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"A Most Singular and Interesting Attempt": The Freedmen's Bureau at Marshall, Texas

"A Most Singular and Interesting Attempt": The Freedmen's Bureau at Marshall, Texas The “Little Virginia Courthouse” in Marshall, 1852–1889, the first of Harrison County’s brick courthouses. It was the courthouse in Marshall when the Freedmen’s Bureau operated there. Courtesy the Harrison County Historical Museum. “A Most Singular and Interesting Attempt”: The Freedmen’s Bureau at Marshall, Texas Christopher Bean* n March 3, 1865, Congress created, according to historian O W. E. B. Du Bois, one of the most “singular and interesting of the attempts made by a great nation to grapple with vast problems of race and social condition.” This organization, the Bureau of Refugees, Freedmen, and Abandoned Lands, which resided under the auspices of the War De- partment and was responsible for the freedmen’s transition from servitude to citizen during Reconstruction, faced a daunting task the likes of which had never been tried before and one that most white southerners vowed to make impossible. According to historian Eric Foner, white southerners “resented the Bureau as a symbol of Confederate defeat and a barrier to the authority reminiscent of slavery that planters hoped to impose upon the freedmen.” Most white southerners harbored deep animosity toward the victorious Union army, white Unionists, and black freedmen and were willing to employ intimidation and even http://www.deepdyve.com/assets/images/DeepDyve-Logo-lg.png Southwestern Historical Quarterly Southwest Center (Univ of Arizona)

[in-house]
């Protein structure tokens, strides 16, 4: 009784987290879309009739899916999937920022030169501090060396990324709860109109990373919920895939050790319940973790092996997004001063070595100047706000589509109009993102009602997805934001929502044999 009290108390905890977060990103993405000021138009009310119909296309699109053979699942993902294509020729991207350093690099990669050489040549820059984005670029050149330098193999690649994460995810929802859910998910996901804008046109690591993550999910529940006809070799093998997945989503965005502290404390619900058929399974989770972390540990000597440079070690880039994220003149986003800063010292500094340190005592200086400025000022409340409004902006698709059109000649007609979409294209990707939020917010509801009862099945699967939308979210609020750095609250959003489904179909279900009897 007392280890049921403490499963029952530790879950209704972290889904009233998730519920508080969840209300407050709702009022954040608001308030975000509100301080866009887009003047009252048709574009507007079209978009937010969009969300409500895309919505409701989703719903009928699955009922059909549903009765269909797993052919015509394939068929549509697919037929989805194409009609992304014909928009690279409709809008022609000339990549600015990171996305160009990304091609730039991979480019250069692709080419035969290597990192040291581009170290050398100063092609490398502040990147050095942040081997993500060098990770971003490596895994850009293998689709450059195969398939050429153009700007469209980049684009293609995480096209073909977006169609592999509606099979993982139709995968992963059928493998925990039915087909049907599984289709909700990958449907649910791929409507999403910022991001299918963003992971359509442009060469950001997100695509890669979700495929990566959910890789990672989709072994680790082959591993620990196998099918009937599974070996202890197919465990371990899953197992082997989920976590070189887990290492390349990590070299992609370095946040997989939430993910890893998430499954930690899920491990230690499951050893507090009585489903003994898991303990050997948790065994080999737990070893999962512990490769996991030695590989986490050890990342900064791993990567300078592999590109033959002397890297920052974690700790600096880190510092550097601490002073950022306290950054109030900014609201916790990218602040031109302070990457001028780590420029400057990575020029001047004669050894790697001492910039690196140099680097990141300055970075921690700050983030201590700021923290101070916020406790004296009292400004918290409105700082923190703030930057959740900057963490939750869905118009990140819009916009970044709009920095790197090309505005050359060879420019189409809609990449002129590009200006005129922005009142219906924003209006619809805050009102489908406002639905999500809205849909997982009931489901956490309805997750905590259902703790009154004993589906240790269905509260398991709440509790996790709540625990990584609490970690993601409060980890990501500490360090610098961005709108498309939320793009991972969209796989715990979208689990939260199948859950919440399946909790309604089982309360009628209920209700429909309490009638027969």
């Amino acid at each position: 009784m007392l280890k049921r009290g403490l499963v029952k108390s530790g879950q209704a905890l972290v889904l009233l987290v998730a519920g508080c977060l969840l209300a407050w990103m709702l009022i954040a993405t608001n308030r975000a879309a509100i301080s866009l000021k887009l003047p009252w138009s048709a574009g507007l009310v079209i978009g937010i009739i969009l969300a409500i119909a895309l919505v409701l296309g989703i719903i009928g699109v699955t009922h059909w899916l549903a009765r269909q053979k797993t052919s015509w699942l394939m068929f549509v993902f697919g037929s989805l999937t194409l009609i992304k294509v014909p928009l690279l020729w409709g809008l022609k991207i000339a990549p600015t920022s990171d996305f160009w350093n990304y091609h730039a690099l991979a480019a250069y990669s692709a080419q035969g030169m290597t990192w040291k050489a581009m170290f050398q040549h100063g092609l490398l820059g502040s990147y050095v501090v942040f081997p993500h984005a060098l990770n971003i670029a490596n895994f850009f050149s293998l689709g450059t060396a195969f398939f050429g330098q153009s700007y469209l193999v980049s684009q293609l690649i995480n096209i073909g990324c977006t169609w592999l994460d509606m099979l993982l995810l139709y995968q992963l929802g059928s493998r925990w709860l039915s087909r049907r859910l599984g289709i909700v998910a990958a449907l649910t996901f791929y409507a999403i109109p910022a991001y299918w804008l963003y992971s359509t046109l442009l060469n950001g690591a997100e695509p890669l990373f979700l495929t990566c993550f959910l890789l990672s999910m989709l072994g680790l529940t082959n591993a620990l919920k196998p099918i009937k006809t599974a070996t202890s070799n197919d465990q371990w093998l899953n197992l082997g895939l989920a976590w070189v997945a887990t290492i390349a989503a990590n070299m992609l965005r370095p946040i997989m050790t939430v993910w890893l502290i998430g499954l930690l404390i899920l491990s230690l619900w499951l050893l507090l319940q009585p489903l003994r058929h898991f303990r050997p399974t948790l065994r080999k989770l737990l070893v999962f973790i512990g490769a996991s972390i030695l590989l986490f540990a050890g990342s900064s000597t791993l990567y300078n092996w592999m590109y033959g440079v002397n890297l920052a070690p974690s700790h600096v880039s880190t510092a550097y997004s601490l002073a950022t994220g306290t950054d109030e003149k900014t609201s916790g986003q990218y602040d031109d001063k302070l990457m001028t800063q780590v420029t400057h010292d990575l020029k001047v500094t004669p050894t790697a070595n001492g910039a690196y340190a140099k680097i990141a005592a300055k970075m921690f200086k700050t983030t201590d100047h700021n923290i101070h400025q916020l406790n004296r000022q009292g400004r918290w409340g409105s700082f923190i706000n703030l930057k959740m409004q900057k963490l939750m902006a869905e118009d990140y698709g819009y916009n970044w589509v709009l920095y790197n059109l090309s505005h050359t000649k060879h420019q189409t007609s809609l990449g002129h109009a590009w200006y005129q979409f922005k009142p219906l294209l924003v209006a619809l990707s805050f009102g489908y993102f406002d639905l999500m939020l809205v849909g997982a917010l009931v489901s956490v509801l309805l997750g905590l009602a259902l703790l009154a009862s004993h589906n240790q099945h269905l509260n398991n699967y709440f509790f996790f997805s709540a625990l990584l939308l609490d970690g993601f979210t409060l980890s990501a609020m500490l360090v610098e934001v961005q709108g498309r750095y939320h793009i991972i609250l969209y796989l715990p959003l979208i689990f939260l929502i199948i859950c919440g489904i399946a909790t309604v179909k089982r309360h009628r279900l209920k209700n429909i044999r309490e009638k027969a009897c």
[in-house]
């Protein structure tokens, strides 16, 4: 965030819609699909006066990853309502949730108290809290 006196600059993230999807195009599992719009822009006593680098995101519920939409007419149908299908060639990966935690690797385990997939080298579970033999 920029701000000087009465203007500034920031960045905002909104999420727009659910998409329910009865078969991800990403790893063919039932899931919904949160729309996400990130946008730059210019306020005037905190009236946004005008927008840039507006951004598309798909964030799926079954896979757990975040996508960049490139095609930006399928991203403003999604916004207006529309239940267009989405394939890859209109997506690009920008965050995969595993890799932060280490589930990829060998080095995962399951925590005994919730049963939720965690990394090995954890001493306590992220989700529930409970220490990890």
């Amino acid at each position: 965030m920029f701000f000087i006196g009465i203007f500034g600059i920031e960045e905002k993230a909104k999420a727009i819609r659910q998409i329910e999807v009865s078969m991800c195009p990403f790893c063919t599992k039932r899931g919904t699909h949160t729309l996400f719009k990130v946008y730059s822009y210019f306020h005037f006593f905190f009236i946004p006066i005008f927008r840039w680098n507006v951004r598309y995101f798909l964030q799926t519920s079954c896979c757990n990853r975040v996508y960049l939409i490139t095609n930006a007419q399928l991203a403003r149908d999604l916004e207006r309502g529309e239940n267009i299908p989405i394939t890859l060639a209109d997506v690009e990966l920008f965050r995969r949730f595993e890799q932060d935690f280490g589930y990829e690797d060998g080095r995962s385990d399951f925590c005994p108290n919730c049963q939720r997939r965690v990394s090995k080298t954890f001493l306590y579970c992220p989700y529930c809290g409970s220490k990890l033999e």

"A Most Singular and Interesting Attempt": The Freedmen's Bureau at Marshall, Texas

Southwestern Historical Quarterly , Volume 110 (4) – Jun 11, 2007

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Publisher
Southwest Center (Univ of Arizona)
Copyright
Copyright © 2007 The Texas State Historical Association.
ISSN
0038-478x
eISSN
1558-9560

Abstract

The “Little Virginia Courthouse” in Marshall, 1852–1889, the first of Harrison County’s brick courthouses. It was the courthouse in Marshall when the Freedmen’s Bureau operated there. Courtesy the Harrison County Historical Museum. “A Most Singular and Interesting Attempt”: The Freedmen’s Bureau at Marshall, Texas Christopher Bean* n March 3, 1865, Congress created, according to historian O W. E. B. Du Bois, one of the most “singular and interesting of the attempts made by a great nation to grapple with vast problems of race and social condition.” This organization, the Bureau of Refugees, Freedmen, and Abandoned Lands, which resided under the auspices of the War De- partment and was responsible for the freedmen’s transition from servitude to citizen during Reconstruction, faced a daunting task the likes of which had never been tried before and one that most white southerners vowed to make impossible. According to historian Eric Foner, white southerners “resented the Bureau as a symbol of Confederate defeat and a barrier to the authority reminiscent of slavery that planters hoped to impose upon the freedmen.” Most white southerners harbored deep animosity toward the victorious Union army, white Unionists, and black freedmen and were willing to employ intimidation and even

Journal

Southwestern Historical QuarterlySouthwest Center (Univ of Arizona)

Published: Jun 11, 2007

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